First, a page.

And that's only 1/2 of the problem (being payment to producers.)  The second is the natural monopoly characteristics of multi-modal networks, dominated by the access networks.  To get around that we'll have to bring back the state.  The longer we wait not only the more time and money we waste, but the longer the pain associated with the lack of a viable economic recovery as that recovery really is based upon building new knowledge based industries, along with the infrastructure needed for those industries, of which an efficient, multi-modal, digital network is the backbone.

per Noam:  What seems to be emerging now is a communications system with a central network provider, surrounded by smaller infrastructure and applications providers. The central provider, by dint of its size and significance, will increasingly be treated as a form of utility. This role will lead to calls for policies that resemble the demands traditionally made of public utilities, such as that it provide: universal service, interconnection, and structural separation, as well as supporting industrial policy etc. The signs for such a shift are everywhere, and we must connect the dots to recognise the broader dynamics.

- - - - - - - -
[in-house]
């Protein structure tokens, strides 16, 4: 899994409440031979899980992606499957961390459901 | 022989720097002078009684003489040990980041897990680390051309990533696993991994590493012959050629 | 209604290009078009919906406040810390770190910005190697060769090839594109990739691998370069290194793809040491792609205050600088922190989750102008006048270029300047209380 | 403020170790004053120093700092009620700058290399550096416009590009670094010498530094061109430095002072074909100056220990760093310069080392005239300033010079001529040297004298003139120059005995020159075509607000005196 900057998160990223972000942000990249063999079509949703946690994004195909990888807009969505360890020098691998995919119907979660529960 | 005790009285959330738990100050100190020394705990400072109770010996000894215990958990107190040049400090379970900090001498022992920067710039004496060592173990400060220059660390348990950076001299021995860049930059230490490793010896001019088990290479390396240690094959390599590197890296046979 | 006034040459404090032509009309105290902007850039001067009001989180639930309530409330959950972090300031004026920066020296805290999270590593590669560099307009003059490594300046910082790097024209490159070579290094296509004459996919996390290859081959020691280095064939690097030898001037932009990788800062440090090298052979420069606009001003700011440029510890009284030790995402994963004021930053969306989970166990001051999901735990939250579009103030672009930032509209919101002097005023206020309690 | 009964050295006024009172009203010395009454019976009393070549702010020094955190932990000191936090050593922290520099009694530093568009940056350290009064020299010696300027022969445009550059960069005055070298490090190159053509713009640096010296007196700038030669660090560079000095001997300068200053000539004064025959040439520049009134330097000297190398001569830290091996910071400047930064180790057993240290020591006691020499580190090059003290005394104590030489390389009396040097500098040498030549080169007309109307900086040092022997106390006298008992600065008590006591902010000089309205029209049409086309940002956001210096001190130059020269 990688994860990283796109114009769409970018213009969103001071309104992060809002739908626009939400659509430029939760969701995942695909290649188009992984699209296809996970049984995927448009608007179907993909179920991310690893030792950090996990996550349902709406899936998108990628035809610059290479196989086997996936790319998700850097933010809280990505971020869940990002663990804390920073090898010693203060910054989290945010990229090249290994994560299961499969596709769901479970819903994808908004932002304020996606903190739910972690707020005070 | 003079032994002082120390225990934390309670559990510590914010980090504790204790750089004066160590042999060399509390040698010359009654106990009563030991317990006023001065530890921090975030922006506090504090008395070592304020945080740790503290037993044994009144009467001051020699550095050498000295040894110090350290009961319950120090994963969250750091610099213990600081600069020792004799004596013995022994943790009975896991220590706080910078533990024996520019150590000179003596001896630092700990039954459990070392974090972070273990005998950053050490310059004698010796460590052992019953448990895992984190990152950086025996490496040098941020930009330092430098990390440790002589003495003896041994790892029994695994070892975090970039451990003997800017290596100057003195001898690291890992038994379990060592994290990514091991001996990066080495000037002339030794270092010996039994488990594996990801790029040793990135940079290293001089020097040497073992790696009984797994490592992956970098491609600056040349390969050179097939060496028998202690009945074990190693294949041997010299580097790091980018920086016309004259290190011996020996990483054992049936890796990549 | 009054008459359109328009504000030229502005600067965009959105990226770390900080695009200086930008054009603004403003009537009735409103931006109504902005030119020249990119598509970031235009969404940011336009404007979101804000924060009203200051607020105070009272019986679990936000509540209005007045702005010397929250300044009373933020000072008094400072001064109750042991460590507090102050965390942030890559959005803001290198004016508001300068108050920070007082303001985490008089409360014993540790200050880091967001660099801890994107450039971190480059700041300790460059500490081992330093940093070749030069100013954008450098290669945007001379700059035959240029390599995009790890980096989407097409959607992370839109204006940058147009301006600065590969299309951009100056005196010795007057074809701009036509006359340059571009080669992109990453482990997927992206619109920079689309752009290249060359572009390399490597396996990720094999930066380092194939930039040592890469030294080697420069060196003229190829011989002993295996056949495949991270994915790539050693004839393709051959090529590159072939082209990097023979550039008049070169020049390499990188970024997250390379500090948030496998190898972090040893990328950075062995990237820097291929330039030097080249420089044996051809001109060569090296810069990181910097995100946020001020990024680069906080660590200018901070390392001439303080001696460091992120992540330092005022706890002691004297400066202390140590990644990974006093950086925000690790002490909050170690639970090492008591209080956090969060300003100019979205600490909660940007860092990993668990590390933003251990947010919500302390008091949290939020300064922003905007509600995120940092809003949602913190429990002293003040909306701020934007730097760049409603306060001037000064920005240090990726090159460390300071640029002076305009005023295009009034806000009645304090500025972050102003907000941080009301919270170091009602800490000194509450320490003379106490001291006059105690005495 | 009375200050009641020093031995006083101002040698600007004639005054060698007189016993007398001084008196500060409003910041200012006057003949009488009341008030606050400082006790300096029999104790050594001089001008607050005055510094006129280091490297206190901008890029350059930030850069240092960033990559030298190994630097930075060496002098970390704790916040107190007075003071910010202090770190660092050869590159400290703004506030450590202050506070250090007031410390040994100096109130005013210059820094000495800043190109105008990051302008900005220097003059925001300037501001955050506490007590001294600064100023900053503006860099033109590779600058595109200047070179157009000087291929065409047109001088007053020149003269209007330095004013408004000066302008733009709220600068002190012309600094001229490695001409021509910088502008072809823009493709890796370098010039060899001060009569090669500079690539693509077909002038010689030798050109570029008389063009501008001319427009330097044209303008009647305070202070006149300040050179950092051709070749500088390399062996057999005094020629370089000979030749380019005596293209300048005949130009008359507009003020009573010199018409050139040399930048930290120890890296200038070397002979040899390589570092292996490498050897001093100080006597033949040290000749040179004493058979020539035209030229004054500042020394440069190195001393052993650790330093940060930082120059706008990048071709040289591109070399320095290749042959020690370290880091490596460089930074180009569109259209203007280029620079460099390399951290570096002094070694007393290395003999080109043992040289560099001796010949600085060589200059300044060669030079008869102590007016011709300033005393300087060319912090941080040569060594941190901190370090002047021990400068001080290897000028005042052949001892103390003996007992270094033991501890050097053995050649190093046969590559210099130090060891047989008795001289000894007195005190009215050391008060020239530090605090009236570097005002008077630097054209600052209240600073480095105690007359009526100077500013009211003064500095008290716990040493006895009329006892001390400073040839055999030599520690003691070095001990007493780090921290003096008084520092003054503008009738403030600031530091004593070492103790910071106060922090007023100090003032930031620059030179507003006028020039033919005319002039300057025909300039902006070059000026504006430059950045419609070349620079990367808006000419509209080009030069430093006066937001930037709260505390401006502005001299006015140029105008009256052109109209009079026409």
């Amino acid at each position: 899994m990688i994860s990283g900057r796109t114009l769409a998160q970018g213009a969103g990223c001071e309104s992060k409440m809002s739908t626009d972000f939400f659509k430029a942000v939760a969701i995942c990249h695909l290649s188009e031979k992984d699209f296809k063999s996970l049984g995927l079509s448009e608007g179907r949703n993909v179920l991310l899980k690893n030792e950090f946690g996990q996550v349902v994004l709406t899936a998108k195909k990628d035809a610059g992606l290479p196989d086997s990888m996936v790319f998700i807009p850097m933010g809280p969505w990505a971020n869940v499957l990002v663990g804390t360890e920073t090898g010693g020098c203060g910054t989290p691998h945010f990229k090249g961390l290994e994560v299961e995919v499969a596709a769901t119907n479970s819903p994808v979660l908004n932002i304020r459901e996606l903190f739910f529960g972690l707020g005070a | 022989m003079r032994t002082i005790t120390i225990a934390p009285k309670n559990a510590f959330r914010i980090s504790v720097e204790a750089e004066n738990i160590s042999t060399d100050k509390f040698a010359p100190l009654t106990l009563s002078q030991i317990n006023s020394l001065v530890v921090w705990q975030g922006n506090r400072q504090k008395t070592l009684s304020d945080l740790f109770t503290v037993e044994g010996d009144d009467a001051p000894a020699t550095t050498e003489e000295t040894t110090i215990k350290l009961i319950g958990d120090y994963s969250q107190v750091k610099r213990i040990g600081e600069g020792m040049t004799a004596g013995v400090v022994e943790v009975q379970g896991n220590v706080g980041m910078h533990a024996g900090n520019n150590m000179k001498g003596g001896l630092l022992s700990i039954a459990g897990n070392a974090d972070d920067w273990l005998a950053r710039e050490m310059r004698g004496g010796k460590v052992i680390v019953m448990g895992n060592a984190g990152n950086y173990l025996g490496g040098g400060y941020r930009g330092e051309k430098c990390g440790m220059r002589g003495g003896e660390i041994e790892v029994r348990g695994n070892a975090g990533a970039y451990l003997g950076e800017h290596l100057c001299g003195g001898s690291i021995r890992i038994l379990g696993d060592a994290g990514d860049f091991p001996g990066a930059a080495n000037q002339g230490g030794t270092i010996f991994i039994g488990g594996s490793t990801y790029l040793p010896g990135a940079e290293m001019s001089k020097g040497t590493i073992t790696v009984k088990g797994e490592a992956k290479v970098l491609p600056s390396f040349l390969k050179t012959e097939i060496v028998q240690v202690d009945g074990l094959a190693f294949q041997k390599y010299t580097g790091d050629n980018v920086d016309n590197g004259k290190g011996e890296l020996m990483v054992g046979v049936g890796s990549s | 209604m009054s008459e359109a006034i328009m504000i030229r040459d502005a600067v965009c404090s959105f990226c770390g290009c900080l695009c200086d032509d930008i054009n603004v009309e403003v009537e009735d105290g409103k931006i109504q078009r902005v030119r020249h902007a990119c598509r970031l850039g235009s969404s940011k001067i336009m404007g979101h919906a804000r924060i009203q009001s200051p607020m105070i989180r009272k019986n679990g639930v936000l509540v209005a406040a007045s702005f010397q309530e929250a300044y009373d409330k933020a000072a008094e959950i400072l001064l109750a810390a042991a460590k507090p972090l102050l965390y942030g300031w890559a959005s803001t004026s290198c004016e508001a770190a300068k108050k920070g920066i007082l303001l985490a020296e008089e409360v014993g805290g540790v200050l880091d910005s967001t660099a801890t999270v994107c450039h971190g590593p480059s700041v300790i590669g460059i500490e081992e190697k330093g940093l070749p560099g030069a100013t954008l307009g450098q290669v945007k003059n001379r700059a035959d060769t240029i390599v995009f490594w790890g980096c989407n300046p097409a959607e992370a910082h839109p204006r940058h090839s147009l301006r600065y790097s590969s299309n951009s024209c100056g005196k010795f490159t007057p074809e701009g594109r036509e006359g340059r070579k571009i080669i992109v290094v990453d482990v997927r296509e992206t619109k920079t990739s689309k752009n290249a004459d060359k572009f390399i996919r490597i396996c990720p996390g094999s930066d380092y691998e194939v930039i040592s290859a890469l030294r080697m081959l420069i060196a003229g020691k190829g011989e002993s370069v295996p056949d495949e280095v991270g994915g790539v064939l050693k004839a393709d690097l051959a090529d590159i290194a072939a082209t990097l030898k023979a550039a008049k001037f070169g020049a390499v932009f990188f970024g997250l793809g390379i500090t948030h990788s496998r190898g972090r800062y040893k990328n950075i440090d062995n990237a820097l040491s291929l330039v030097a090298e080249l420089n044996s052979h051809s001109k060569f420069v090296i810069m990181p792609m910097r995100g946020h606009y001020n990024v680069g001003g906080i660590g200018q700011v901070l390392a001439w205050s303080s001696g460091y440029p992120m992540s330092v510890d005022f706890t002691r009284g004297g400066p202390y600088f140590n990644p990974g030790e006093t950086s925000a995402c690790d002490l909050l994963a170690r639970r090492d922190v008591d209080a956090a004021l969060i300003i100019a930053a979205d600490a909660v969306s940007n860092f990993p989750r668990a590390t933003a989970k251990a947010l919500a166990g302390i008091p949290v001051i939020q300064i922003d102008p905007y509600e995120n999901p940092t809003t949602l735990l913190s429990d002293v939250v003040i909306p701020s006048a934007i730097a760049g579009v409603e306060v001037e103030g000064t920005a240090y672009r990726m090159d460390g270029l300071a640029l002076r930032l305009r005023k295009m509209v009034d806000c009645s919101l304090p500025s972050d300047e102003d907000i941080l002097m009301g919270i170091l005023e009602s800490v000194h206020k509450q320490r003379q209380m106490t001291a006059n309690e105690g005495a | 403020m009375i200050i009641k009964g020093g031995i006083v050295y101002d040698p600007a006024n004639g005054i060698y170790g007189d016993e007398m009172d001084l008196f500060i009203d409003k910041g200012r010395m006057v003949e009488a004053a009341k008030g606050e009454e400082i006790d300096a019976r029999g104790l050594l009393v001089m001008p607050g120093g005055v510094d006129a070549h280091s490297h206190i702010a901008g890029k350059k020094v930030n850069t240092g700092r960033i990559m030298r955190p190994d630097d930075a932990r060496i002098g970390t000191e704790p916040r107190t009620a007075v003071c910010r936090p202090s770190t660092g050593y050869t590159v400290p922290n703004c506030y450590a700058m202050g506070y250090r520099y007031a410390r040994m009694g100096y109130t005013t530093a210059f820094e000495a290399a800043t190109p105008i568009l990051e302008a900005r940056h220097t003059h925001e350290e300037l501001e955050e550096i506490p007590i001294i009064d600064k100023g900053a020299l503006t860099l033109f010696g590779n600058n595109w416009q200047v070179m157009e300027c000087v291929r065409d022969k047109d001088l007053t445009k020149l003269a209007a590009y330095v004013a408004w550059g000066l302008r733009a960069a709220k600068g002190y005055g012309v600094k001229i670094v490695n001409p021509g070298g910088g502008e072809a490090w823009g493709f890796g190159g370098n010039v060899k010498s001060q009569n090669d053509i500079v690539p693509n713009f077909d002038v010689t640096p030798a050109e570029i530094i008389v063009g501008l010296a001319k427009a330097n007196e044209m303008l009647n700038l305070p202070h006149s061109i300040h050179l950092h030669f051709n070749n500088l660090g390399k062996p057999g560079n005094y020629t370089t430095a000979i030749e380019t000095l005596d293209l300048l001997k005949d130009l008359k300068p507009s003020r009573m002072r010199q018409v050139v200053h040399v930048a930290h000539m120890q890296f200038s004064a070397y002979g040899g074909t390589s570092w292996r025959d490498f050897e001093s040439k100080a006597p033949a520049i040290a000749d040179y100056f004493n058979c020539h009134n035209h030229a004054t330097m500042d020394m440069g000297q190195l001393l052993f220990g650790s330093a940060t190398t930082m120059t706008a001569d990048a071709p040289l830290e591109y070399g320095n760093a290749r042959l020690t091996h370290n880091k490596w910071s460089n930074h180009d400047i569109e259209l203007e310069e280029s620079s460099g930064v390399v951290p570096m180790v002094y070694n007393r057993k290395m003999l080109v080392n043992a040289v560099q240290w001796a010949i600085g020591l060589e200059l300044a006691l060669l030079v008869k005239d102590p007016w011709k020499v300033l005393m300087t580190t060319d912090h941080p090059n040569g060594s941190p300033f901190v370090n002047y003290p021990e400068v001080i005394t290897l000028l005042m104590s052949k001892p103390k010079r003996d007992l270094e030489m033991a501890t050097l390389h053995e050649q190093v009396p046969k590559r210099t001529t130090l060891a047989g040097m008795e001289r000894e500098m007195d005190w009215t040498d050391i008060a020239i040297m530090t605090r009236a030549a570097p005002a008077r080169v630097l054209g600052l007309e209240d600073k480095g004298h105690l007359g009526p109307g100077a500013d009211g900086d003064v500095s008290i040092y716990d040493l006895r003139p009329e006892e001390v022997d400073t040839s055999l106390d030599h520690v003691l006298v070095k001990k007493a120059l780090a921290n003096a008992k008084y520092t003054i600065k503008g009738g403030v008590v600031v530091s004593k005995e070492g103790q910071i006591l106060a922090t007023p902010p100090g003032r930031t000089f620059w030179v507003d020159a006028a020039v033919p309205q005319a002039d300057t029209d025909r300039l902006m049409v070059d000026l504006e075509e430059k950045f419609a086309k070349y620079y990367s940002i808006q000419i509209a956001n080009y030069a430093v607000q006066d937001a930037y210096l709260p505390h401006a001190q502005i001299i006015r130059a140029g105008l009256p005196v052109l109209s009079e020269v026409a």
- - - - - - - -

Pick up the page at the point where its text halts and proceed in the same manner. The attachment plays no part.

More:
DCITDave 12/5/2012 | 4:26:26 PM
re: HBO: No to Netflix

Netflix is still a pretty amazing service.

Hey rjmcmahon, would you prefer that the phone, cable, and wireless networks be state/federally run/owned and then let dozens of companies compete to provide services?

I'm no economist but I've often wondered is such a model would make consumer choice improve or just kill the economics of IPTV for everyone. Interested to get your thoughts.